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Getting to and Around Cabo San Lucas, Mexico: Flights, Cars, Boats

Getting to and Around Cabo San Lucas, Mexico: Flights, Cars, Boats

Getting to Baja California Sur in Mexico is easy for anyone living in Southern California, like me, where nonstop flights abound. As a travel writer who literally lives on the beach next to Los Angeles International Airport, the most complicated part of the trip is when I arrive at Los Cabos International Airport and have to figure out my transportation to which part of the area I’m visiting first. I usually like to stay in two different places during my stay, which lasts from four days to a week or more.

I like to have a car, so I usually rent one when I land. But sometimes I want to leave the driving to someone else and book a transfer to my first hotel or just walk out of the airport and take a taxi waiting in line. The airport is not very big and is very manageable for first-time visitors.

Getting to Los Cabos: Los Cabos International Airport

Los Cabos . International Airport

Los Cabos International is your number one choice to fly to the region.

Daniel Slim/Getty Images


Los Cabos . International Airport is my favorite airport in the region, and flights to it are plentiful from various parts of the US, Canada and other Mexican cities, serving about 550 per week from about 40 destinations, many of them non-stop. The US airlines Delta, American, United, Alaska Airlines, Jet Blue, Southwest, and Spirit fly non-stop to the airport, so airfares are often reasonably priced due to the level of competition. High season (October to April) means higher prices with most carriers.

Visitors from more distant countries can find good connections through major US cities such as Los Angeles, San Francisco, New York, Chicago and Dallas, as well as Mexican hubs in Mexico City, Tijuana and Guadalajara.

Driving isn’t really an option from the US border unless you’re inclined to be in the car for 1,000 miles, which is the distance between Tijuana and Los Cabos. Getting across the Sea of ​​Cortez by car is possible from the Mexican state of Sinaloa by taking an eight-hour ferry ride from Topolobampo, but the car and ferry routes are for the more adventurous. Driving from the US border is not recommended, as much of the journey is through empty desert past dusty towns with few amenities, such as hotels and restaurants.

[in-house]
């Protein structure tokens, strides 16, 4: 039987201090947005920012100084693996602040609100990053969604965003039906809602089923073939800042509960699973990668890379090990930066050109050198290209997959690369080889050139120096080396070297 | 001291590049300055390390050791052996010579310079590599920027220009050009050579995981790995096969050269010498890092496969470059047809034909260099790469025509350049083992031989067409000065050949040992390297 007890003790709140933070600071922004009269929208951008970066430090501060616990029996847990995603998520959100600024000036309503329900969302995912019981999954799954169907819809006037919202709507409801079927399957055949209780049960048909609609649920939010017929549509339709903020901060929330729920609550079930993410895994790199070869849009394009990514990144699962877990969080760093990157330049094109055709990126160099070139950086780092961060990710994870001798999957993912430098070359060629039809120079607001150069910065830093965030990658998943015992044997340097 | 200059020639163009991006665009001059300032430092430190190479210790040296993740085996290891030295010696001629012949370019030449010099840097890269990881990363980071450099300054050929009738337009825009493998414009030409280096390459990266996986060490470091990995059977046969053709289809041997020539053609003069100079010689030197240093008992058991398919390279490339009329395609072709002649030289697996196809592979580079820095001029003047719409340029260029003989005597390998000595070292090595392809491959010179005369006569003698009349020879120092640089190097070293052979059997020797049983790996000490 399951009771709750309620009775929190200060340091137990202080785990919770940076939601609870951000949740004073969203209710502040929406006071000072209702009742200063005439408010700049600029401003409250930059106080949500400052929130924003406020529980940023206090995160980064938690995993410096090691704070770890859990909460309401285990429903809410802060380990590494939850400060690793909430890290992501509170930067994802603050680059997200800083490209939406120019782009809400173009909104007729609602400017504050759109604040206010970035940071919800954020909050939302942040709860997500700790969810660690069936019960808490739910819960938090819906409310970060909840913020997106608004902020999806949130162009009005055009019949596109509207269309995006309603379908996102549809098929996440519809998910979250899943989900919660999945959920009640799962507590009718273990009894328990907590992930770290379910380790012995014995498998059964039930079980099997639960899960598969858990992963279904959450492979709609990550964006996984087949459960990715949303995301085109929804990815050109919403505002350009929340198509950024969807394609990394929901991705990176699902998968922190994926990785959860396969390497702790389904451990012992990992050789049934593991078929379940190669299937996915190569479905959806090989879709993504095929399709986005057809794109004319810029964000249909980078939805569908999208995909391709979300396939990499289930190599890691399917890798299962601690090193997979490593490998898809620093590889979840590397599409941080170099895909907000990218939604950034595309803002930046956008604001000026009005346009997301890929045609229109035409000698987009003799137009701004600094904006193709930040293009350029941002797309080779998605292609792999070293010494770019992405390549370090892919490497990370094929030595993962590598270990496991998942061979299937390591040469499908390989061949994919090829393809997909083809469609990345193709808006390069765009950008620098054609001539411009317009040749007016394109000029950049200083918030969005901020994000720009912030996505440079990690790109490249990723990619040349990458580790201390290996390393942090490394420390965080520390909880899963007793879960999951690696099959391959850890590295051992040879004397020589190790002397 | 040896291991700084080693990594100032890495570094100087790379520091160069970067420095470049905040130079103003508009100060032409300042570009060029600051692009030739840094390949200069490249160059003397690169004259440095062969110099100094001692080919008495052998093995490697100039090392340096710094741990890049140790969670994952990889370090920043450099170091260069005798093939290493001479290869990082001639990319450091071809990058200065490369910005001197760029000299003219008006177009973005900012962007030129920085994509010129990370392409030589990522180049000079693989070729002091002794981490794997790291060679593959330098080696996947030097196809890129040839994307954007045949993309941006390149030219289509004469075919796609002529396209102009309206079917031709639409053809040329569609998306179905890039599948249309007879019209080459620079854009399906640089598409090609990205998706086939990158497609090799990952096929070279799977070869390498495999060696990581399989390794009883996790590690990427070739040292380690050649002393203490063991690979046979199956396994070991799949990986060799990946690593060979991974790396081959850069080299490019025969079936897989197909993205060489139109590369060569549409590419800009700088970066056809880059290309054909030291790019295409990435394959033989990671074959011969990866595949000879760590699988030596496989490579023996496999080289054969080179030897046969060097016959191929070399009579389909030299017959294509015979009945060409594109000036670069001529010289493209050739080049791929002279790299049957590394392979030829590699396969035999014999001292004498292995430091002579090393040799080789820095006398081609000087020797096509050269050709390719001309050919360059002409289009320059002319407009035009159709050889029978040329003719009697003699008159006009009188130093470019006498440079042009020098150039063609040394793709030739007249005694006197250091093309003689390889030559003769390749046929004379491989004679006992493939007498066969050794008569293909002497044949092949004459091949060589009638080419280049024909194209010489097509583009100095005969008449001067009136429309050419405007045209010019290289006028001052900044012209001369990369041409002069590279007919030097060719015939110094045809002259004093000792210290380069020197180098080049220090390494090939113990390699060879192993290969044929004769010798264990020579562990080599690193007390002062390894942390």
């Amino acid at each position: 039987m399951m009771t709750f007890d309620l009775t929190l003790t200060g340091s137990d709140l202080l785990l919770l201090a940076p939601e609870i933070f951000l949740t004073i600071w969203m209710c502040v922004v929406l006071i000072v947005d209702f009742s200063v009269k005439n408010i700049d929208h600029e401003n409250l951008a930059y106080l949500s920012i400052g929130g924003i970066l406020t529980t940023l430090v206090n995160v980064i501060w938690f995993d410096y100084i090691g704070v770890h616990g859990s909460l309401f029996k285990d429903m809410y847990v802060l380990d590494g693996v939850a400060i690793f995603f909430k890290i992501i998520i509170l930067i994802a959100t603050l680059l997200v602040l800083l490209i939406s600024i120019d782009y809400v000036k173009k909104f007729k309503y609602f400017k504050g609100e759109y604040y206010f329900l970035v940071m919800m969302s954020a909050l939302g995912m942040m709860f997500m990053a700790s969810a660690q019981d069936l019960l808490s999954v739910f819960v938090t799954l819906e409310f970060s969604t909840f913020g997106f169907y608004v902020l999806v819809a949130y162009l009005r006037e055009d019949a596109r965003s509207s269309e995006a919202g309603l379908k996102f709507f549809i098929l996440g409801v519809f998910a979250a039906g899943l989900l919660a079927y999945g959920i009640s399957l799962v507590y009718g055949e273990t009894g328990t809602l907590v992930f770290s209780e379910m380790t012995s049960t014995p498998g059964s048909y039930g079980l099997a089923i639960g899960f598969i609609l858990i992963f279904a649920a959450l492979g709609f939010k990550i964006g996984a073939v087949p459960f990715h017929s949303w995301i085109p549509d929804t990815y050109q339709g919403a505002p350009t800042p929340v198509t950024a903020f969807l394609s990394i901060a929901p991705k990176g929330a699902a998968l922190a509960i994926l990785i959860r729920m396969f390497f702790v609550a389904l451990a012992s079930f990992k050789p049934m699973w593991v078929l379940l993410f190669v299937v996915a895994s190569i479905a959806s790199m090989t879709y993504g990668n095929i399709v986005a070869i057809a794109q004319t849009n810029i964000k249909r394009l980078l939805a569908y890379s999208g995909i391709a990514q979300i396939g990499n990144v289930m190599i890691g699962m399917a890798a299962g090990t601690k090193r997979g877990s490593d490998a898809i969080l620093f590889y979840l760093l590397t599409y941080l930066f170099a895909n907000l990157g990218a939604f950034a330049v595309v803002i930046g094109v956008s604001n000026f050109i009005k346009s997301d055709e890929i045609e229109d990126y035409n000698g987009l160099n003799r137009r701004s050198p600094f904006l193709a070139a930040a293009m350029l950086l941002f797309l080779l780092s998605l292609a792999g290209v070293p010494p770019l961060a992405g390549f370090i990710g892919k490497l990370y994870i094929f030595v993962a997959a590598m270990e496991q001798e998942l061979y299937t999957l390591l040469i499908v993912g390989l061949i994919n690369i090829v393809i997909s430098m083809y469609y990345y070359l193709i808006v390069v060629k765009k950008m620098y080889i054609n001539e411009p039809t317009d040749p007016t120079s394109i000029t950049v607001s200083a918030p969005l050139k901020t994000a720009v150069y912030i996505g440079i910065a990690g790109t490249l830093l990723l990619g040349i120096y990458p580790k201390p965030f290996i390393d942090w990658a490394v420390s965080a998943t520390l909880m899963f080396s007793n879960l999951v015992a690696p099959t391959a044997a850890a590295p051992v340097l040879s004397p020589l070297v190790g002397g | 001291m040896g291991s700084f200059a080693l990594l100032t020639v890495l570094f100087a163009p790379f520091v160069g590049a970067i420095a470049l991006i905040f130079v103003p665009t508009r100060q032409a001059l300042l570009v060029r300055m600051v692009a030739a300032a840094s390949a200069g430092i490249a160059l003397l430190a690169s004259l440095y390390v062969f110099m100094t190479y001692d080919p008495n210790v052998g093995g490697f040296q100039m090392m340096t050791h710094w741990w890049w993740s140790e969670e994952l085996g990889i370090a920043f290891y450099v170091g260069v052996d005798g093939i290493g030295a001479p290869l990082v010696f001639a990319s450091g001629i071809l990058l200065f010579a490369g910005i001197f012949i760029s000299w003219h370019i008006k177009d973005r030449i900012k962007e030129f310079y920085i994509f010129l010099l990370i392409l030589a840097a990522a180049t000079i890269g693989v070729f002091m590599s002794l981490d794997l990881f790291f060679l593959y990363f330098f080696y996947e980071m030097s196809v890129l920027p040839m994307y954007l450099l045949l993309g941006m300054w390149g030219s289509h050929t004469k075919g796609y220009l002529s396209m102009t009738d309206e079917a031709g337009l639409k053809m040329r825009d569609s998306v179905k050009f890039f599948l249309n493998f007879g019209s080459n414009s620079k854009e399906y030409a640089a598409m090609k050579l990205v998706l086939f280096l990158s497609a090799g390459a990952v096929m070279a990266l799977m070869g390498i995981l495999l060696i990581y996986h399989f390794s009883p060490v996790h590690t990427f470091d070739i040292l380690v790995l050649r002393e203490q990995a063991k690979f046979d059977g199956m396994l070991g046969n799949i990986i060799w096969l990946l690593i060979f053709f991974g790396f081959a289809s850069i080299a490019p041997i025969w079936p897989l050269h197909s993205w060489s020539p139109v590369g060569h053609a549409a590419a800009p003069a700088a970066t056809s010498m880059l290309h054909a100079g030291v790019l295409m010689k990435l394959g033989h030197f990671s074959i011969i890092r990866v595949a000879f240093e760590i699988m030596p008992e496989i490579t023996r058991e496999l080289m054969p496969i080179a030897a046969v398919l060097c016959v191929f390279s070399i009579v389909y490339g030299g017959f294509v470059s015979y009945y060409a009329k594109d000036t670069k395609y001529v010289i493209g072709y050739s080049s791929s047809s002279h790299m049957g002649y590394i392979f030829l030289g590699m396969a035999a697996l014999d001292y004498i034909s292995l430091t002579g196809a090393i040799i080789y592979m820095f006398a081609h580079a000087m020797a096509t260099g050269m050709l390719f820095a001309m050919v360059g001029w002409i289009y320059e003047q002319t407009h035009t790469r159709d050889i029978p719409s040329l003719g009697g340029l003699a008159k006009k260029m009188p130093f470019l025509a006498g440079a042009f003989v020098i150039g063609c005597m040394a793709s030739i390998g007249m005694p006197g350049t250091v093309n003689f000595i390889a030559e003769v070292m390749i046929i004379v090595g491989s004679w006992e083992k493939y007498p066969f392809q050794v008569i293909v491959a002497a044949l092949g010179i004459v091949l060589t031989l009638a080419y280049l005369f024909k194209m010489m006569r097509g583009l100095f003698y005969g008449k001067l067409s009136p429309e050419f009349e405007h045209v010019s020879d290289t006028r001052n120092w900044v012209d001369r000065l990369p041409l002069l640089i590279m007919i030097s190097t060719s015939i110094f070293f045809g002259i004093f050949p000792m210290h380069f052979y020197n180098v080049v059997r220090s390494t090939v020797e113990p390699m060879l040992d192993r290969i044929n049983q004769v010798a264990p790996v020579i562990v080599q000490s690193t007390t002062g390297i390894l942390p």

Getting Around Los Cabos and Baja California Sur

Cars in Cabo san Lucas, Mexico

Cars are your best option for getting around the region.

Arterra/Getty Images


Rental cars

Before arriving at the airport, decide how you want to get around during your stay. Renting a car gives you complete freedom to roam, and driving a stick shift will save you hundreds of dollars on rent. There are numerous car rental companies at the airport, including the major players National, Alamo, Hertz, Avis, Budget and Thrifty, as well as Sixt, Ace, Firefly and local companies.

Prices are usually comparable between the different companies, but it is important to book in good time, especially in high season. I like to stick with the more well-known companies like Avis, Alamo, Hertz, and Budget because they’re less likely to run out of cars and leave me scrambling.

Car services

Leave the driving to others if you plan on staying at a resort along the Tourist Corridor, in Cabo San Lucas, or outside of Cabo town to the Pacific side of the Baja California Sur tip, for once you get to your hotel (plan to spend $60 to $75 on a car service/taxi from the airport) most adventure/excursion companies will pick you up and drop you off there. Taxis are also plentiful in Los Cabos, especially in Cabo San Lucas. Airport rides take 30 to 45 minutes, depending on where your hotel is.

If La Paz becomes your home base, expect a 2.5-hour drive north from the airport. There are private car services, taxis and shuttles to get you there, but a rental car allows you to explore the area along the way, which I recommend. The two routes to get to La Paz are both interesting, and each takes about the same amount of time. Passing through Los Barriles on the east side of the peninsula is wilder and more beautiful, while the west journey takes you through Todos Santos, one of the Mexico’s Pueblos Mágicos, or Magical Cities† Just be sure to purchase a vehicle large enough for both your luggage and your diving/fishing equipment.

Once in La Paz it is best to get around on foot, with a rental car or a taxi. There too, adventure/excursion companies will arrange transport to and from your hotel on the days you travel with them.

Check out Insider’s comprehensive guide to visiting Cabo San Lucas and Baja California Sur, Mexico